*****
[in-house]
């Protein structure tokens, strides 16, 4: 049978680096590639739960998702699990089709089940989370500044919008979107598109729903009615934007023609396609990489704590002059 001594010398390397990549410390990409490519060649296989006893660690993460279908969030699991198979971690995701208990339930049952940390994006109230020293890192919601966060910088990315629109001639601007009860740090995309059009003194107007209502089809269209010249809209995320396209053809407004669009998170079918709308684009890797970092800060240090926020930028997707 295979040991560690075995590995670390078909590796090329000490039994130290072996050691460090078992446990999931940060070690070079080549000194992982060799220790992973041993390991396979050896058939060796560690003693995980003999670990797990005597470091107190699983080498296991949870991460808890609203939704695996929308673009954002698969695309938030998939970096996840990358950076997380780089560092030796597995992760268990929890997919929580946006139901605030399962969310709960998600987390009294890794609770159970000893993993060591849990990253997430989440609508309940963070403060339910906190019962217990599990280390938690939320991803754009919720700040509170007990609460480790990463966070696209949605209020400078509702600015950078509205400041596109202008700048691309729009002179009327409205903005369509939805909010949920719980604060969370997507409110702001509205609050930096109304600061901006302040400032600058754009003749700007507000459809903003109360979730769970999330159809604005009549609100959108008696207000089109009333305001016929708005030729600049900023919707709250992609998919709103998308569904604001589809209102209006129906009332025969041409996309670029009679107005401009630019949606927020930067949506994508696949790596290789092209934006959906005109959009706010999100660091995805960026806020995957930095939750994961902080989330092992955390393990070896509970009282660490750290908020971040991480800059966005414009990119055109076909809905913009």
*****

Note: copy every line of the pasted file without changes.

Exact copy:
[in-house]
């Protein structure tokens, strides 16, 4: 049978680096590639739960998702699990089709089940989370500044919008979107598109729903009615934007023609396609990489704590002059 001594010398390397990549410390990409490519060649296989006893660690993460279908969030699991198979971690995701208990339930049952940390994006109230020293890192919601966060910088990315629109001639601007009860740090995309059009003194107007209502089809269209010249809209995320396209053809407004669009998170079918709308684009890797970092800060240090926020930028997707 295979040991560690075995590995670390078909590796090329000490039994130290072996050691460090078992446990999931940060070690070079080549000194992982060799220790992973041993390991396979050896058939060796560690003693995980003999670990797990005597470091107190699983080498296991949870991460808890609203939704695996929308673009954002698969695309938030998939970096996840990358950076997380780089560092030796597995992760268990929890997919929580946006139901605030399962969310709960998600987390009294890794609770159970000893993993060591849990990253997430989440609508309940963070403060339910906190019962217990599990280390938690939320991803754009919720700040509170007990609460480790990463966070696209949605209020400078509702600015950078509205400041596109202008700048691309729009002179009327409205903005369509939805909010949920719980604060969370997507409110702001509205609050930096109304600061901006302040400032600058754009003749700007507000459809903003109360979730769970999330159809604005009549609100959108008696207000089109009333305001016929708005030729600049900023919707709250992609998919709103998308569904604001589809209102209006129906009332025969041409996309670029009679107005401009630019949606927020930067949506994508696949790596290789092209934006959906005109959009706010999100660091995805960026806020995957930095939750994961902080989330092992955390393990070896509970009282660490750290908020971040991480800059966005414009990119055109076909809905913009």